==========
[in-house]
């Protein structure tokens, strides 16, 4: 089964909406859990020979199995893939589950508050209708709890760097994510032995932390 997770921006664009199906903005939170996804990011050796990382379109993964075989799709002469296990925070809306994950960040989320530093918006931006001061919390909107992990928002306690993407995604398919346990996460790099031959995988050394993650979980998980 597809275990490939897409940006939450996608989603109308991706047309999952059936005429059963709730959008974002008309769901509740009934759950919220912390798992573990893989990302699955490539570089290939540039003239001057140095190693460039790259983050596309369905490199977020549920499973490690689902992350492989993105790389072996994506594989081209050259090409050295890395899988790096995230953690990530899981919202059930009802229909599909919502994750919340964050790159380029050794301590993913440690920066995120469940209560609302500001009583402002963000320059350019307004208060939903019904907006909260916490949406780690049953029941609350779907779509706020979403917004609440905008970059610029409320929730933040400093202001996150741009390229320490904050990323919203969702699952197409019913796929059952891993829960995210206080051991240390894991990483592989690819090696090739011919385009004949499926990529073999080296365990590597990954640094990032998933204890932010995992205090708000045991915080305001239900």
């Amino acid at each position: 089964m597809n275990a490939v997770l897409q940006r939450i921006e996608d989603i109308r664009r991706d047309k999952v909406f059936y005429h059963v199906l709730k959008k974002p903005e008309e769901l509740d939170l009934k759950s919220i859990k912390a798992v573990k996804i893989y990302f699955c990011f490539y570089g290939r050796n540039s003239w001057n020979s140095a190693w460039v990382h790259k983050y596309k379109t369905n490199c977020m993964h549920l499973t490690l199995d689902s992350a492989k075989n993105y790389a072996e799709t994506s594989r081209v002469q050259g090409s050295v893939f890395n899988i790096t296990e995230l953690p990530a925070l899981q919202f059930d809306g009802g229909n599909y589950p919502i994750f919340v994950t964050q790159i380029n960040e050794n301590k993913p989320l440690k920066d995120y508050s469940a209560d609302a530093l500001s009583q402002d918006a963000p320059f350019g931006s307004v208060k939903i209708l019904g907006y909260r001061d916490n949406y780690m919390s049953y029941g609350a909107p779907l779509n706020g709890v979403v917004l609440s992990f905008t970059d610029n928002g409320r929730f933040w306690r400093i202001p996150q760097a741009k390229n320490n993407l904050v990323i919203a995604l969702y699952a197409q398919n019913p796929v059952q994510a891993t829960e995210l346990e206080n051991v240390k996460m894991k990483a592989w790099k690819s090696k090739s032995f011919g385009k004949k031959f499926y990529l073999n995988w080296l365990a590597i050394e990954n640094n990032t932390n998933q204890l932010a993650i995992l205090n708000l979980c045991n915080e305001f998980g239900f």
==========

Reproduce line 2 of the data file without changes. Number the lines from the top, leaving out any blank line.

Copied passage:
């Protein structure tokens, strides 16, 4: 089964909406859990020979199995893939589950508050209708709890760097994510032995932390 997770921006664009199906903005939170996804990011050796990382379109993964075989799709002469296990925070809306994950960040989320530093918006931006001061919390909107992990928002306690993407995604398919346990996460790099031959995988050394993650979980998980 597809275990490939897409940006939450996608989603109308991706047309999952059936005429059963709730959008974002008309769901509740009934759950919220912390798992573990893989990302699955490539570089290939540039003239001057140095190693460039790259983050596309369905490199977020549920499973490690689902992350492989993105790389072996994506594989081209050259090409050295890395899988790096995230953690990530899981919202059930009802229909599909919502994750919340964050790159380029050794301590993913440690920066995120469940209560609302500001009583402002963000320059350019307004208060939903019904907006909260916490949406780690049953029941609350779907779509706020979403917004609440905008970059610029409320929730933040400093202001996150741009390229320490904050990323919203969702699952197409019913796929059952891993829960995210206080051991240390894991990483592989690819090696090739011919385009004949499926990529073999080296365990590597990954640094990032998933204890932010995992205090708000045991915080305001239900």